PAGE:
‘We will be the country’s biggest communist party’CPN (Maoist Centre) leader and Energy Minister Pampha Bhusal on various aspects of the polls scheduled for November 20.
The only female office bearer of the CPN (Maoist Centre), who is also the Energy Minister, Pampha Bhusal is a prominent figure in Nepali politics. Also the deputy general secretary of the party, Bhusal is contesting federal elections from Lalitpur-3. The Post’s Tika R Pradhan talked to Bhusal amid her hectic campaigning on various aspects of the polls scheduled for November 20.
How would you describe the party’s election campaigning thus far?
Our campaigns have just begun. We started campaigning from Friday after completing our political training. Our campaigning is different this time as the Election Commission has restricted us from fanfare. Huge rallies have become a thing of the past; we now take only around 25 people on vote-canvassing. We have also restricted musical performances. Therefore, our campaigns are now much more sober and peaceful.
There are concerns that vote transfer is difficult between Nepali Congress and Maoist Centre. How confident are you about transfers?
I don’t see a problem with vote transfer. During the local polls, Chiribabu Maharjan of Nepali Congress won mayor from Lalitpur but Maoist Centre’s candidate lost in the deputy mayoral race. Problems with vote transfer was one reason for the loss but in elections, the personality of the candidates is as important.
Is the Maoist Centre falling short of agendas as you only talk about safeguarding political progress and fighting regressive forces?
There are many such agendas but it’s important for us to safeguard the political achievements of the struggle of Nepali people for over seven decades. Economic development is not possible without political stability. We are focusing on youth employment, environment, industrialisation, modernising agriculture, and the development of hydropower. We also want to promote tourism.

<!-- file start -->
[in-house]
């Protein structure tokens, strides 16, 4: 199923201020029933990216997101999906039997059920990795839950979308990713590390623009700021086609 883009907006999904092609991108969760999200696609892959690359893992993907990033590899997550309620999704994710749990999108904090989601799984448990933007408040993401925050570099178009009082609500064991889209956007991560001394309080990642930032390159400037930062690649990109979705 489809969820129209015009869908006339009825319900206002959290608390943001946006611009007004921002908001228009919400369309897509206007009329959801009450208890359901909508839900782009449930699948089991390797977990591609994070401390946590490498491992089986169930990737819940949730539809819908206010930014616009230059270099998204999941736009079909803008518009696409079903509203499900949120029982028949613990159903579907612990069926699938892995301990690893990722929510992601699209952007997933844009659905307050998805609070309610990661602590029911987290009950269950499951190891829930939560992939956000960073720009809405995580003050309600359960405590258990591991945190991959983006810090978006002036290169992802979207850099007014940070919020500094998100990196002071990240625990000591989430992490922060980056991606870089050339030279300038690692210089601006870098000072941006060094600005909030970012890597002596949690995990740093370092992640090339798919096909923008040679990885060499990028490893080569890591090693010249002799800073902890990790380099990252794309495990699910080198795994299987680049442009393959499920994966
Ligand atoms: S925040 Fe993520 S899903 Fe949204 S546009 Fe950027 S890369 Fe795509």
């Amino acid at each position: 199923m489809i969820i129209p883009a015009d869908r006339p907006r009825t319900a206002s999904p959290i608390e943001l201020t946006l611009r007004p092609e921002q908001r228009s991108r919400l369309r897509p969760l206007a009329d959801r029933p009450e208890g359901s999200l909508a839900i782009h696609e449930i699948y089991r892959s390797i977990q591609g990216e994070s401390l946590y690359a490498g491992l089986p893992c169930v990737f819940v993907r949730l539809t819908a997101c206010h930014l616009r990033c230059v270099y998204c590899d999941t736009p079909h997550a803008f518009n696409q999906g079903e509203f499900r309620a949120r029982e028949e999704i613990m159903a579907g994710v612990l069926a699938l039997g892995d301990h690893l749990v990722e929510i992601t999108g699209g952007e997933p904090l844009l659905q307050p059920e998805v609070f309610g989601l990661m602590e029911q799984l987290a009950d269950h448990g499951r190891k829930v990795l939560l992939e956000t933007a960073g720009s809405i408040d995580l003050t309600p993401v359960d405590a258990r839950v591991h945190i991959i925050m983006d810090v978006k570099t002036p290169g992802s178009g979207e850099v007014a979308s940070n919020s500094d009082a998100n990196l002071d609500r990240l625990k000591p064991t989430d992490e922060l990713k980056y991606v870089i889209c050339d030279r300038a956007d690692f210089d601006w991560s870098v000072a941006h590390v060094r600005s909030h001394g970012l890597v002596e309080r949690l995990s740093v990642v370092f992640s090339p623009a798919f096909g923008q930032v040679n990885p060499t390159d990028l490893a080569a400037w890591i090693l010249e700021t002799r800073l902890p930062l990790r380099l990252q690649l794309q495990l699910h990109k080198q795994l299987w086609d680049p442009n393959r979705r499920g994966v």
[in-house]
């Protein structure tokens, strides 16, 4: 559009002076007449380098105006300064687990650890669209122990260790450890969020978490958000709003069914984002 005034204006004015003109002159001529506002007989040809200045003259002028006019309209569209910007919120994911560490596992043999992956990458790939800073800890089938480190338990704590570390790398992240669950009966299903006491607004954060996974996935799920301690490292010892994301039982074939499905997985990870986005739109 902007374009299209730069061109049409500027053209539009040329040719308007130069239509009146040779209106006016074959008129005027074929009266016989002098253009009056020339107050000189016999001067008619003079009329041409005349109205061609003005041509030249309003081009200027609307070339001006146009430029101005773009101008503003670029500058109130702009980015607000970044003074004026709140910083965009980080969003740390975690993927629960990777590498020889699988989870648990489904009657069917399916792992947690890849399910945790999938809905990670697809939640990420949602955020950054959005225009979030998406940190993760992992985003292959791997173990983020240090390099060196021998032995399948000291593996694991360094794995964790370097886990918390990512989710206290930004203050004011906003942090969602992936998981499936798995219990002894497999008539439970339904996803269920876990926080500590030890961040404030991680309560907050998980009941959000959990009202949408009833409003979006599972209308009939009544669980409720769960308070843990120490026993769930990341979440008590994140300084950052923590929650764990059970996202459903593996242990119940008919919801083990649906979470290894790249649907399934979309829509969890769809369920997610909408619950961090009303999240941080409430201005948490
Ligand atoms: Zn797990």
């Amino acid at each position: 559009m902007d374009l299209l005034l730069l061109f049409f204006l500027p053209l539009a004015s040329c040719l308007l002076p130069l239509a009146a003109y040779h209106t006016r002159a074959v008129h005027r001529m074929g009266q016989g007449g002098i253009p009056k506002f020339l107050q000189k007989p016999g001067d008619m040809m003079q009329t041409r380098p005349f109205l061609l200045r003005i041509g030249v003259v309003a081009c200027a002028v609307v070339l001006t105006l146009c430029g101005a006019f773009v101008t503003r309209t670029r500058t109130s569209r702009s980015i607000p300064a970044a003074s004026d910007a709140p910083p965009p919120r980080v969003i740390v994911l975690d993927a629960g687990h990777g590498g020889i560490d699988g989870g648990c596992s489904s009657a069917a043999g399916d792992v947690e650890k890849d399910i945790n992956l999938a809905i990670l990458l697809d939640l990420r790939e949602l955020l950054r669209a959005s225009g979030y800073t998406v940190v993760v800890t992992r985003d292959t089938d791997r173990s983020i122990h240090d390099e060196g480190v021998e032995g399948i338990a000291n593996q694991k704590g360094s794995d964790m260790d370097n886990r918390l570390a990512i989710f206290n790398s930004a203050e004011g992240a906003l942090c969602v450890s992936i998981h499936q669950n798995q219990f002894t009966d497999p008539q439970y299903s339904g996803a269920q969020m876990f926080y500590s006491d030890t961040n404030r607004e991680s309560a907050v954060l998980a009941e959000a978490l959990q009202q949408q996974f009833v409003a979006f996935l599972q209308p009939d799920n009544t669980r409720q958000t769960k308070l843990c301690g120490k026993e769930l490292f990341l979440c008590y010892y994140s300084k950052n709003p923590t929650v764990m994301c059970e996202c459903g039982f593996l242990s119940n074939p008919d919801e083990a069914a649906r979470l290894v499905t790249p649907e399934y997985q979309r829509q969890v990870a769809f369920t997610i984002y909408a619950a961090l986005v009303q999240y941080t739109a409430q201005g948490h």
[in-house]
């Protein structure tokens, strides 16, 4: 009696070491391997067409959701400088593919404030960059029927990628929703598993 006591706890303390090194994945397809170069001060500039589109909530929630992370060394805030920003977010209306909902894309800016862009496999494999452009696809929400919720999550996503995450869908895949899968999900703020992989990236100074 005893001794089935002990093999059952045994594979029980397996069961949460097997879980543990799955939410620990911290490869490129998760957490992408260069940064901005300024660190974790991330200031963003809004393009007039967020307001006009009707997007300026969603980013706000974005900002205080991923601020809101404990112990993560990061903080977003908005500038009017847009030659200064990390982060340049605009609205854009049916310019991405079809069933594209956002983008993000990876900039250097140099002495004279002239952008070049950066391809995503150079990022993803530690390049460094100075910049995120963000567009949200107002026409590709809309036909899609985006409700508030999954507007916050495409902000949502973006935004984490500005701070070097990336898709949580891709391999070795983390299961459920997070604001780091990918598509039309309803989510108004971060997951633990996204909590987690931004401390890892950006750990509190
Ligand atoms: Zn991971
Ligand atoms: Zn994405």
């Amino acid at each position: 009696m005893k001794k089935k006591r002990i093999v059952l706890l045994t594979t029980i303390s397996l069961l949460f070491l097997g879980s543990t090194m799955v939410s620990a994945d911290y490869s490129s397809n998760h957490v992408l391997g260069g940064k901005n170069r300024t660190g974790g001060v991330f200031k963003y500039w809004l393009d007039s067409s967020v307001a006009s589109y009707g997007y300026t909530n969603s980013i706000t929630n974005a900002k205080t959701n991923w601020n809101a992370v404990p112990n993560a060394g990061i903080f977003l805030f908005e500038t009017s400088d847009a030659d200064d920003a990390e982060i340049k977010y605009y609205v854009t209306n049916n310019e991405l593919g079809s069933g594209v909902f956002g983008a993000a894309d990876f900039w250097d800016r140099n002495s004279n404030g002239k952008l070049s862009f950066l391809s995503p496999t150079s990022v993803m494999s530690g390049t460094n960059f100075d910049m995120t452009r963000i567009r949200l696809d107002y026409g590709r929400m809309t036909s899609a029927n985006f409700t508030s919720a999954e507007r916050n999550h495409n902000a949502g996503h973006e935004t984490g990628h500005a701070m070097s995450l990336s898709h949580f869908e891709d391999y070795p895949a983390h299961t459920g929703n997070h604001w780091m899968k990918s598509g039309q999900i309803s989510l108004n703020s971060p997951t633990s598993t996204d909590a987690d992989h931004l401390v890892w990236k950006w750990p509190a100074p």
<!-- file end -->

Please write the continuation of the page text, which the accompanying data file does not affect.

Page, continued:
What about your party’s political agendas?
Again, political stability is essential for economic development. We had forged an electoral alliance during the previous polls as well, so that we could herald an era of political stability on the back of our two-thirds majority. We need to make some structural changes so that the new government can serve out its full five-year term.
Our party has come up with a proposal for a directly elected executive head for which we can also recommend changes in the constitution.
Even development projects take at least five years to shape. But in the past decade or so, frequent political changes have cost Nepalis a lot—tens of thousands have sacrificed their lives, seven decades have been spent, and more than two generations have dedicated their time and effort to bring about political changes in the country. Therefore, it’s important to safeguard these achievements. The issue of national independence is also of utmost importance.
Nowadays, the difference in the quality of education provided in private and public educational institutions is creating two different classes of people. If this continues, we may have another revolution in hand. We have the responsibility of ensuring quality education across all educational institutions, private or public.
We must also make the public health sector on par with the private one. We must focus on scientific, practical and professional education. Our other challenges are to ensure proper utilisation of barren lands and provide opportunities to our skilled human resources so that we can control out-migration.
Everyone seems to talk about the problems but few have plans to resolve them. What are the solutions you offer?
We propose integrated farming systems, the use of modern tools in traditional farming communities, and making fertilisers available all the time. We can produce fertilisers in the country, which would free us of the burden of imports. We have huge swathes of lands that are barren. We should not allow that—landholders should either cultivate the land themselves or let someone else do it. This will have a two-fold effect: It will decrease our dependence on import of foodstuffs including vegetables and it will make the country self-dependent. Focusing on agriculture would not only create employment but also boost the country’s economic development.